Cindy Sherman was there.

Timeless ?

The pieces below are those that caught my eye.

Live participant at this installation. She was cleaning the dishes.

I did not get the names, there were mobs in front of most pieces.



Nice miniatures of Hong Kong street scene.

Papier-mache with chinese ink characters

There were even organized tours. Somehow I doubt that it was organized by Art Basel.

I was curious to hear what the tour guide/commentator was explaining to those kids about a painting full of photorealistic gemstones and pearls framed by a bright gold-hued frame.

We did not stay long because there were so many people. Art Basel 2018 was a spectacle and a marketplace.


We love bookstores and Chris has been posting our visits on the blog. So far we have 25 bookstores from around the world from Moscow to Tokyo. Click the link to see the posts.

Moscow, House of Books

Tokyo, T-site

As much as Amazon is a threat especially to many small bookstores in the US, the bookstores (at least the major ones) have not disappeared outside the US. Thank God.

From the oldest in the world in Lisbon to a super modern store in Sao Paulo – both selling mostly portugese books …

Lisbon, Livraria Bertrand

Sao Paulo, Livraria Cultura at Iguatemi mall

From MIT which publishes academic books on advanced technologies to the Parisian publisher who puts out reprints of early 20th century original (translated) work by Einstein and many other physicists and mathematicians …

Boston, MIT Press

Paris, Edition Jacques Gabay

We will keep this series up.

Hope you find these posts interesting. To find our other posts on bookstores,  just click on books in the Categories on the sidebar of any one of these posts.

When I(Chris) was in Hong Kong during Easter, I came across this bookstore.

Breakthrough (突破) was a magazine that was published between 1973 and 1999. When I was in secondary school in Hong Kong, I was a school librarian and flipped through it. The history of the magazine, the social movement and its activities are described here.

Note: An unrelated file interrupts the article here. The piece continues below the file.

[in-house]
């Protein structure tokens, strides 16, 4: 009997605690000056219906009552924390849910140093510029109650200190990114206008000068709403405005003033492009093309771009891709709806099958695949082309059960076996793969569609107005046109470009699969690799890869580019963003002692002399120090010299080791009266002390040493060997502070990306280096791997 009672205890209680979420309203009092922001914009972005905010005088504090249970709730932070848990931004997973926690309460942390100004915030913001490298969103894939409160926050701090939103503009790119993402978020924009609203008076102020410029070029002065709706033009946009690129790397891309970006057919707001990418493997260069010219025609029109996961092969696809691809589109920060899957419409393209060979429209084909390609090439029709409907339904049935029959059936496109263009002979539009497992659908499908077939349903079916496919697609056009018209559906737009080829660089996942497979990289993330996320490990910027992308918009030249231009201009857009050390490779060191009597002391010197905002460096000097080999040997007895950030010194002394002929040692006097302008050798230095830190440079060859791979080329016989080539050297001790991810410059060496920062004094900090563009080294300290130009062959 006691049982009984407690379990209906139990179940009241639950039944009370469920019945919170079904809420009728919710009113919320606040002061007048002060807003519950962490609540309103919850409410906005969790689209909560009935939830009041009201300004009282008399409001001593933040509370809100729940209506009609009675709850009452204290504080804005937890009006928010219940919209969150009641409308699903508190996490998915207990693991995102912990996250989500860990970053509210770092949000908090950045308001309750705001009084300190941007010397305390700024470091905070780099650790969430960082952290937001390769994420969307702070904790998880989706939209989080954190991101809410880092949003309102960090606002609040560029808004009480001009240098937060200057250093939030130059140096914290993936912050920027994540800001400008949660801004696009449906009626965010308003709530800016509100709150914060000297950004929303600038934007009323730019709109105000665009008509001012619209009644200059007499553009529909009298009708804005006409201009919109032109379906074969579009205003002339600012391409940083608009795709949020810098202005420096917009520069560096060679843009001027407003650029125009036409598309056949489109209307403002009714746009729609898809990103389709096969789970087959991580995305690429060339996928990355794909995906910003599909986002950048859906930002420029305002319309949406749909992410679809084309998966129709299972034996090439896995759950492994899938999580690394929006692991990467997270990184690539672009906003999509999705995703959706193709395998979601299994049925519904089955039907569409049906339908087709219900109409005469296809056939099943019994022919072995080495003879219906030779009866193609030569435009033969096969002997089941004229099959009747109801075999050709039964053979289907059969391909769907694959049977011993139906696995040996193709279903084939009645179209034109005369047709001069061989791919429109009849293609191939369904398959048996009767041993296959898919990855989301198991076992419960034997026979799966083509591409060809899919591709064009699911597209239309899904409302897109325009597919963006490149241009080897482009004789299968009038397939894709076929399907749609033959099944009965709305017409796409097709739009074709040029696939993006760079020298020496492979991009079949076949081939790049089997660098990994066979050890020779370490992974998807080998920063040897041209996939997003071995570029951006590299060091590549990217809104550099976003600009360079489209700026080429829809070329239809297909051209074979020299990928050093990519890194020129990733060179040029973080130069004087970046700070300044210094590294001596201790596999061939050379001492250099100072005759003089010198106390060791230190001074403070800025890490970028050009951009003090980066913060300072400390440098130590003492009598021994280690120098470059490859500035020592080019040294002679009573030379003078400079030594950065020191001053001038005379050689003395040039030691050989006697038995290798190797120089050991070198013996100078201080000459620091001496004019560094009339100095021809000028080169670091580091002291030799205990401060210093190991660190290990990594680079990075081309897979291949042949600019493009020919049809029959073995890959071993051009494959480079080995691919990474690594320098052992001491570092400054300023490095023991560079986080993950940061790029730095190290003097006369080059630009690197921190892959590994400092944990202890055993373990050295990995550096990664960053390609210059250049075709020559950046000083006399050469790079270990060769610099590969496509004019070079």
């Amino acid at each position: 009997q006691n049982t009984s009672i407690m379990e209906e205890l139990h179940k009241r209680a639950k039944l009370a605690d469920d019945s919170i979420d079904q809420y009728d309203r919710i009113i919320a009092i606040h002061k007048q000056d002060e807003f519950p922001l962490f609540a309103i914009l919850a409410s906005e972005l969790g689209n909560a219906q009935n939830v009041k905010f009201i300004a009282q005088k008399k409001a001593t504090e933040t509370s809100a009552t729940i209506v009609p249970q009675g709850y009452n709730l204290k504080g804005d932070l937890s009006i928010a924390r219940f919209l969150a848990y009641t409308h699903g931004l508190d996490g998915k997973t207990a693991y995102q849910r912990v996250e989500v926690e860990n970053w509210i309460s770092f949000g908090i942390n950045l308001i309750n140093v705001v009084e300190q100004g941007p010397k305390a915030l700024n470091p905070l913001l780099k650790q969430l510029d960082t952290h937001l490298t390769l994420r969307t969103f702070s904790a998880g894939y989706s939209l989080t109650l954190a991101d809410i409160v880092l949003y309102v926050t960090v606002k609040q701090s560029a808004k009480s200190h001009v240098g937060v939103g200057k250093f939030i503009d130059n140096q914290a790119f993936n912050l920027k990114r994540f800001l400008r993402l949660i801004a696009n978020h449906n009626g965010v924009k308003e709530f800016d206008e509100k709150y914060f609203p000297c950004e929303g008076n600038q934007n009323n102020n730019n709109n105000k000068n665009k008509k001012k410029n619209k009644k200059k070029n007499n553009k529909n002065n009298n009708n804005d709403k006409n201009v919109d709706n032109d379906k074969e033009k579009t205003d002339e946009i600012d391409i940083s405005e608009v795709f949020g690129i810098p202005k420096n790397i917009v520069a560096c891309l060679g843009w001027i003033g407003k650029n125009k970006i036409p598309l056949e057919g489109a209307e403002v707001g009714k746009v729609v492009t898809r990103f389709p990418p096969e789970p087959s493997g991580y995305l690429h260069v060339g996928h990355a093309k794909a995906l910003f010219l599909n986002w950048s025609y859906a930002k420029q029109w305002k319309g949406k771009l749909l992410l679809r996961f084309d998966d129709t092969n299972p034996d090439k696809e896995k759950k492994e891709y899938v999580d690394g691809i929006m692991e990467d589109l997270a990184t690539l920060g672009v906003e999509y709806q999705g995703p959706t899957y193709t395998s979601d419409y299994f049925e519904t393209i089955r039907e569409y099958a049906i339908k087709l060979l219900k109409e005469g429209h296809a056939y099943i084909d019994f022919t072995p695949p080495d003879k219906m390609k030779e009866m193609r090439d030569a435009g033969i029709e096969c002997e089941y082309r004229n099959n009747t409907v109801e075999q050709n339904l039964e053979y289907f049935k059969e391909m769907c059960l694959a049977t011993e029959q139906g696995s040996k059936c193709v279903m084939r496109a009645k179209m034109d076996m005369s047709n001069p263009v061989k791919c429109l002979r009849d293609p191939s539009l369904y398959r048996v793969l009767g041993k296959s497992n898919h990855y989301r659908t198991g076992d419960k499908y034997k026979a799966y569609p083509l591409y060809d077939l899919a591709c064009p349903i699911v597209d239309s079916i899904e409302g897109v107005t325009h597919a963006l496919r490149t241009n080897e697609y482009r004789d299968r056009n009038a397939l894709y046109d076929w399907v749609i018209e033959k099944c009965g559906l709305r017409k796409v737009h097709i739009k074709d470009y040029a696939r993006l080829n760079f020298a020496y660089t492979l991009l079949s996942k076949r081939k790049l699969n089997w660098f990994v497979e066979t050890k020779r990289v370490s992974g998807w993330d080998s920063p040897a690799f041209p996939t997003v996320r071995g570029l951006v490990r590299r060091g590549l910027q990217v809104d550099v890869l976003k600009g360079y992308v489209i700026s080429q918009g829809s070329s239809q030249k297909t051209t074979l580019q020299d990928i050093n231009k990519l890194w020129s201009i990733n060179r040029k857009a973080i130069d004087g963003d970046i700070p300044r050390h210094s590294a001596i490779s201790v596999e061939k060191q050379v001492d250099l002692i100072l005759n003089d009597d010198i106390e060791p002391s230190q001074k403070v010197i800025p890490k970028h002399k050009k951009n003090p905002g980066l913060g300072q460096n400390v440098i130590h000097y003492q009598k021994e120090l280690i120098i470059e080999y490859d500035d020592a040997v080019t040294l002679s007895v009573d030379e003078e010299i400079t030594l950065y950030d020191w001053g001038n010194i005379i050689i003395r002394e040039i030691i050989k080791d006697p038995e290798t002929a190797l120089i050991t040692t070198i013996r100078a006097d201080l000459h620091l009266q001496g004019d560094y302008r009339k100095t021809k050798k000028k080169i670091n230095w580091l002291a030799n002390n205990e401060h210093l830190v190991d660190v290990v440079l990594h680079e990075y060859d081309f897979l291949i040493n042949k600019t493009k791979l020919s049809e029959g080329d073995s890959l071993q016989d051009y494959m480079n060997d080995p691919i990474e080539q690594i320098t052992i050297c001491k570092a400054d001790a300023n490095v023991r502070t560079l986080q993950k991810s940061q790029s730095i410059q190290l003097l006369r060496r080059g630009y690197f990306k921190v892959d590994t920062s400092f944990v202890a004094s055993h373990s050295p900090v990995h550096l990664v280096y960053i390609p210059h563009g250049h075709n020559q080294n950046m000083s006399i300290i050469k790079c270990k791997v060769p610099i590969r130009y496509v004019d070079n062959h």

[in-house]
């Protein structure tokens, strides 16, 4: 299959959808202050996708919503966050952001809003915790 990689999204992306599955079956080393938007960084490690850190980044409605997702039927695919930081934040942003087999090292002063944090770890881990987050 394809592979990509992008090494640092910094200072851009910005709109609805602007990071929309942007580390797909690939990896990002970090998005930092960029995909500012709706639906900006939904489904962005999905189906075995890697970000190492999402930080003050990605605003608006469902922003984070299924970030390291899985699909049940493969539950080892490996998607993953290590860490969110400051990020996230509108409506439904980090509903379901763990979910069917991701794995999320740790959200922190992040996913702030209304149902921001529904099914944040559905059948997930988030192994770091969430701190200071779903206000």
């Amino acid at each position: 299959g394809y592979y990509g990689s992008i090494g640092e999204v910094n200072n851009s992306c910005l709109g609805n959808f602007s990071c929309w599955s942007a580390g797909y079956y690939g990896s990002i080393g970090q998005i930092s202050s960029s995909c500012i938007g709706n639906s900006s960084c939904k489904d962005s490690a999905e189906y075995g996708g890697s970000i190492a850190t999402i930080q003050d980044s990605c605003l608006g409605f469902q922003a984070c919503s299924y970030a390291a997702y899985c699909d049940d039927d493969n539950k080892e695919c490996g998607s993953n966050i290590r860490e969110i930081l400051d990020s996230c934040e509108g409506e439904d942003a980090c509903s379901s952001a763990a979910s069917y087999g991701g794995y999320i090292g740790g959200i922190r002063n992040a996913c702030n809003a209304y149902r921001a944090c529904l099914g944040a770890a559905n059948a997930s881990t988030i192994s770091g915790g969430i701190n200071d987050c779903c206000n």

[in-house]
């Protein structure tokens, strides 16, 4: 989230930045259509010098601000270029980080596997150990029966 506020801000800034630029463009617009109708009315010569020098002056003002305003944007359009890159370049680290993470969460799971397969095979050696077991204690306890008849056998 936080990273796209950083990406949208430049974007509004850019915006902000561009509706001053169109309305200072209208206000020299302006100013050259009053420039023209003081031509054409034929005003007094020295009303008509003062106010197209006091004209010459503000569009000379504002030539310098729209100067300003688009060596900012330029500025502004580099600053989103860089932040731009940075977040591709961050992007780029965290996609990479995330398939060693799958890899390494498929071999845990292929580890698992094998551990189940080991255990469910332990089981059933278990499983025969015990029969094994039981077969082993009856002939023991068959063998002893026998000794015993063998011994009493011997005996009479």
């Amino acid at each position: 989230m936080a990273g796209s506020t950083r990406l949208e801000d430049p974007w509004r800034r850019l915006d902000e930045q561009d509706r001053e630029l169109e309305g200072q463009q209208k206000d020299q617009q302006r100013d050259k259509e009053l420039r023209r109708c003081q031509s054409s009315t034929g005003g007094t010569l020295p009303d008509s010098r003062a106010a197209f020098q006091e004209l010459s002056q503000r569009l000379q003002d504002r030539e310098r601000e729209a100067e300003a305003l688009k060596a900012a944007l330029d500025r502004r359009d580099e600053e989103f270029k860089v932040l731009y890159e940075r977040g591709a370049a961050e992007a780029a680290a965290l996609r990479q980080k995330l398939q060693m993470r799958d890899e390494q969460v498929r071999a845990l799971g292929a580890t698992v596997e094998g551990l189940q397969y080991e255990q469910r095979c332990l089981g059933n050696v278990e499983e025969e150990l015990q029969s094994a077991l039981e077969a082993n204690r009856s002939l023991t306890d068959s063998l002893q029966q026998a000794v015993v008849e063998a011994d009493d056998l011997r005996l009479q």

Breakthrough is a non-profit, non-governmental organization dedicated to the education and development of youth culture with a christian viewpoint.

As you enter, you are greeted by this sign which says “re-experiencing the temperature of paper books”.

The organization’s mission is to develop, via media and interpersonal relationship, the city’s youth so that they become leaders of the 21st century.

They are a publisher of chinese language books.

The Book Gallery located near Jordan is one of three bookstores run by the organization.

These are key rings made with resin which resembles the signs used by old Hong Kong taxi and minibus (I think), particularly the font and colors.

Can be custom made with your phrase.

There is a coffee bar with barista service.

They also stocked a small collection of card games and board games, some of them translated from English or German.

The gallery like most shops in Hong Kong is small but it felt open and comfortable. A nice place to rest your feet and browse.

It is rare in Hong Kong to find an establishment like Breakthrough that is doing something meaningful and not entirely commercial.

Before we leave Oslo, we have an addition to our bookstore of the world series …

Eldorado Bokhandel is the largest independent bookstore in Scandinavia offering 4,000 square metres of books, culture and music. It is located at Torggata 9A.

The bookstore opened in 2013. The facade is fairly non-descript, narrow and does not reveal much about the store. We almost walked past it.

Eldorado has Norway’s largest departments for children’s books, audio books and classical music, as well as a coffee shop, a back yard restaurant (we did not see as it was winter) and four levels (we did not count).

It had a large collection of classical music by Naxos.

In fact, the layout is a bit confusing as it has several levels and the rooms are not rectangular.

A ramp with ducks in the background.

The atrium space with armchairs were very welcoming.

They have a fair number of English books and it was a very up-to-date selection.

and it included Norwegian literature

In English, a reason to buy books !

… a small theatre with comfy chairs

Drawings of people from around the world on the walls above bookshelves of travel books


… a throne from fantasy books ?

Evolution of the Penguin books logo  … cannot remember the context of this poster, maybe it is just a poster for sale.

They were closing at 6 … never figured out what the tall man is about.

Quite a bookstore befitting the name Eldorado.